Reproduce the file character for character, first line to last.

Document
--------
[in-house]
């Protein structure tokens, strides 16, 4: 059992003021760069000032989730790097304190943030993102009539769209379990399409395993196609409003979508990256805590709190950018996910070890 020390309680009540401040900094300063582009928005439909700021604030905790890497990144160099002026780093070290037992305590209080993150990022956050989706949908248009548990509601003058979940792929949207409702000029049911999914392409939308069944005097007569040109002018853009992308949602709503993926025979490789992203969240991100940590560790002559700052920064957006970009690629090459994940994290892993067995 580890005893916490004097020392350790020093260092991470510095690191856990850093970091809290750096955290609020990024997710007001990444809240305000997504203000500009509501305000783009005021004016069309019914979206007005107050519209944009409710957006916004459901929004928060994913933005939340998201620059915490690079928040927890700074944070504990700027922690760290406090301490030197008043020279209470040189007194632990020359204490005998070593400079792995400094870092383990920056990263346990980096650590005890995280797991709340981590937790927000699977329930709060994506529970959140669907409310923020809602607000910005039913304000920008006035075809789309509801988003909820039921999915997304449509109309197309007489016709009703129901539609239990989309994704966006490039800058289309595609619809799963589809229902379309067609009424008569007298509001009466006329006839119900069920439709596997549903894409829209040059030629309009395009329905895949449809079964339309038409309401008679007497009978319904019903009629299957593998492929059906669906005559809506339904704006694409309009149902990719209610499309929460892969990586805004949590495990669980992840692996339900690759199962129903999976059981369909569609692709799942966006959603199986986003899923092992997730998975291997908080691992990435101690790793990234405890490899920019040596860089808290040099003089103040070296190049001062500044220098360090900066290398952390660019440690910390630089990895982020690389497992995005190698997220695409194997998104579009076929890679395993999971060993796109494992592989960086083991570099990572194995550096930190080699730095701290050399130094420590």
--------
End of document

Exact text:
[in-house]
């Protein structure tokens, strides 16, 4: 059992003021760069000032989730790097304190943030993102009539769209379990399409395993196609409003979508990256805590709190950018996910070890 020390309680009540401040900094300063582009928005439909700021604030905790890497990144160099002026780093070290037992305590209080993150990022956050989706949908248009548990509601003058979940792929949207409702000029049911999914392409939308069944005097007569040109002018853009992308949602709503993926025979490789992203969240991100940590560790002559700052920064957006970009690629090459994940994290892993067995 580890005893916490004097020392350790020093260092991470510095690191856990850093970091809290750096955290609020990024997710007001990444809240305000997504203000500009509501305000783009005021004016069309019914979206007005107050519209944009409710957006916004459901929004928060994913933005939340998201620059915490690079928040927890700074944070504990700027922690760290406090301490030197008043020279209470040189007194632990020359204490005998070593400079792995400094870092383990920056990263346990980096650590005890995280797991709340981590937790927000699977329930709060994506529970959140669907409310923020809602607000910005039913304000920008006035075809789309509801988003909820039921999915997304449509109309197309007489016709009703129901539609239990989309994704966006490039800058289309595609619809799963589809229902379309067609009424008569007298509001009466006329006839119900069920439709596997549903894409829209040059030629309009395009329905895949449809079964339309038409309401008679007497009978319904019903009629299957593998492929059906669906005559809506339904704006694409309009149902990719209610499309929460892969990586805004949590495990669980992840692996339900690759199962129903999976059981369909569609692709799942966006959603199986986003899923092992997730998975291997908080691992990435101690790793990234405890490899920019040596860089808290040099003089103040070296190049001062500044220098360090900066290398952390660019440690910390630089990895982020690389497992995005190698997220695409194997998104579009076929890679395993999971060993796109494992592989960086083991570099990572194995550096930190080699730095701290050399130094420590």